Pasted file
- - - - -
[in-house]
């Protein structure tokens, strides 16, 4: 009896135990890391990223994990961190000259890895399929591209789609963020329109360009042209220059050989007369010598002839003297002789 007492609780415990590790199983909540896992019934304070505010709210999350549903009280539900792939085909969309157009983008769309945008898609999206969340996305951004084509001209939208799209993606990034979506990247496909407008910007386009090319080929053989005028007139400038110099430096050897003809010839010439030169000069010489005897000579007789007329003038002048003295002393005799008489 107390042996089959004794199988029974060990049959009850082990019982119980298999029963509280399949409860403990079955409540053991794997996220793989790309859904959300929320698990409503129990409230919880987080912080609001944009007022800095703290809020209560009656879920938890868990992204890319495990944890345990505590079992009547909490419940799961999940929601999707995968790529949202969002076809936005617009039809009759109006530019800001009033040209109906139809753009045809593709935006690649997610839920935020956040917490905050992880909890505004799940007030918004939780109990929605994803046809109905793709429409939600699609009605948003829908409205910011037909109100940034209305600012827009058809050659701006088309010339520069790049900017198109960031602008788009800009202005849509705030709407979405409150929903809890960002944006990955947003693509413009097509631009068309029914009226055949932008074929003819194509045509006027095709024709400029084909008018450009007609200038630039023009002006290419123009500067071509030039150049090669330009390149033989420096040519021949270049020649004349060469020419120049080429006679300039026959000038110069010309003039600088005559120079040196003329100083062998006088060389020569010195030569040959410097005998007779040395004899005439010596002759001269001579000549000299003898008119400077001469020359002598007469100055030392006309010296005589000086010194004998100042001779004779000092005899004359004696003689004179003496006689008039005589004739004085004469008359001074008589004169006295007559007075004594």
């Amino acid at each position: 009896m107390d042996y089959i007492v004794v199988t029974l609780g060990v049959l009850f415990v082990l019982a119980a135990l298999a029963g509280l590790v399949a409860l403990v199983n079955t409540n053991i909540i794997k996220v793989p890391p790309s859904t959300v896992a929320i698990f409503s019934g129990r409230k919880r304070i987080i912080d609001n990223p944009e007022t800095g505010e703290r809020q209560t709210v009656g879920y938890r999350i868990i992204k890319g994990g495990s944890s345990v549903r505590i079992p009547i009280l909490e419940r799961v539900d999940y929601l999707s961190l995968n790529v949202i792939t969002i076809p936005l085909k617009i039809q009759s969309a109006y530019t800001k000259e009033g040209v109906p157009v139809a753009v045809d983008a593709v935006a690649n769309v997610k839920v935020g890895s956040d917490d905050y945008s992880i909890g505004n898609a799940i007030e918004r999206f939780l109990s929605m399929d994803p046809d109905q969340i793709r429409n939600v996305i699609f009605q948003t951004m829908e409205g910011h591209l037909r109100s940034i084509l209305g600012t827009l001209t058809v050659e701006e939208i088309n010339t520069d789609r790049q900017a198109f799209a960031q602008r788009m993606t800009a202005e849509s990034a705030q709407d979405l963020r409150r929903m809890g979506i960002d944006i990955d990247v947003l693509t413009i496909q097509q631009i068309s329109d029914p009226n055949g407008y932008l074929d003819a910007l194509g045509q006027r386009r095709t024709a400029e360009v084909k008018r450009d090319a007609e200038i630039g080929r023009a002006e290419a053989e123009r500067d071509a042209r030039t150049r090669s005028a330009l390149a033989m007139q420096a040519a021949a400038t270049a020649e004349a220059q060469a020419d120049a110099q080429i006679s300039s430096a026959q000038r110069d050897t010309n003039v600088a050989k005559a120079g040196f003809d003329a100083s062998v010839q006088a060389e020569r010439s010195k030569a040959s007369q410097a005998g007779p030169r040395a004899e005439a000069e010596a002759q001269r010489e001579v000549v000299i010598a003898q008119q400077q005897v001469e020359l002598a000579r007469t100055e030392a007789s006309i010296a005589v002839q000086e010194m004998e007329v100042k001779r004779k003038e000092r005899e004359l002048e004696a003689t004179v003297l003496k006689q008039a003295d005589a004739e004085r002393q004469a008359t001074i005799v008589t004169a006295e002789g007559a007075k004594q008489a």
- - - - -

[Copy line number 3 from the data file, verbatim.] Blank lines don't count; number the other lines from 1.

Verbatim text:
């Amino acid at each position: 009896m107390d042996y089959i007492v004794v199988t029974l609780g060990v049959l009850f415990v082990l019982a119980a135990l298999a029963g509280l590790v399949a409860l403990v199983n079955t409540n053991i909540i794997k996220v793989p890391p790309s859904t959300v896992a929320i698990f409503s019934g129990r409230k919880r304070i987080i912080d609001n990223p944009e007022t800095g505010e703290r809020q209560t709210v009656g879920y938890r999350i868990i992204k890319g994990g495990s944890s345990v549903r505590i079992p009547i009280l909490e419940r799961v539900d999940y929601l999707s961190l995968n790529v949202i792939t969002i076809p936005l085909k617009i039809q009759s969309a109006y530019t800001k000259e009033g040209v109906p157009v139809a753009v045809d983008a593709v935006a690649n769309v997610k839920v935020g890895s956040d917490d905050y945008s992880i909890g505004n898609a799940i007030e918004r999206f939780l109990s929605m399929d994803p046809d109905q969340i793709r429409n939600v996305i699609f009605q948003t951004m829908e409205g910011h591209l037909r109100s940034i084509l209305g600012t827009l001209t058809v050659e701006e939208i088309n010339t520069d789609r790049q900017a198109f799209a960031q602008r788009m993606t800009a202005e849509s990034a705030q709407d979405l963020r409150r929903m809890g979506i960002d944006i990955d990247v947003l693509t413009i496909q097509q631009i068309s329109d029914p009226n055949g407008y932008l074929d003819a910007l194509g045509q006027r386009r095709t024709a400029e360009v084909k008018r450009d090319a007609e200038i630039g080929r023009a002006e290419a053989e123009r500067d071509a042209r030039t150049r090669s005028a330009l390149a033989m007139q420096a040519a021949a400038t270049a020649e004349a220059q060469a020419d120049a110099q080429i006679s300039s430096a026959q000038r110069d050897t010309n003039v600088a050989k005559a120079g040196f003809d003329a100083s062998v010839q006088a060389e020569r010439s010195k030569a040959s007369q410097a005998g007779p030169r040395a004899e005439a000069e010596a002759q001269r010489e001579v000549v000299i010598a003898q008119q400077q005897v001469e020359l002598a000579r007469t100055e030392a007789s006309i010296a005589v002839q000086e010194m004998e007329v100042k001779r004779k003038e000092r005899e004359l002048e004696a003689t004179v003297l003496k006689q008039a003295d005589a004739e004085r002393q004469a008359t001074i005799v008589t004169a006295e002789g007559a007075k004594q008489a």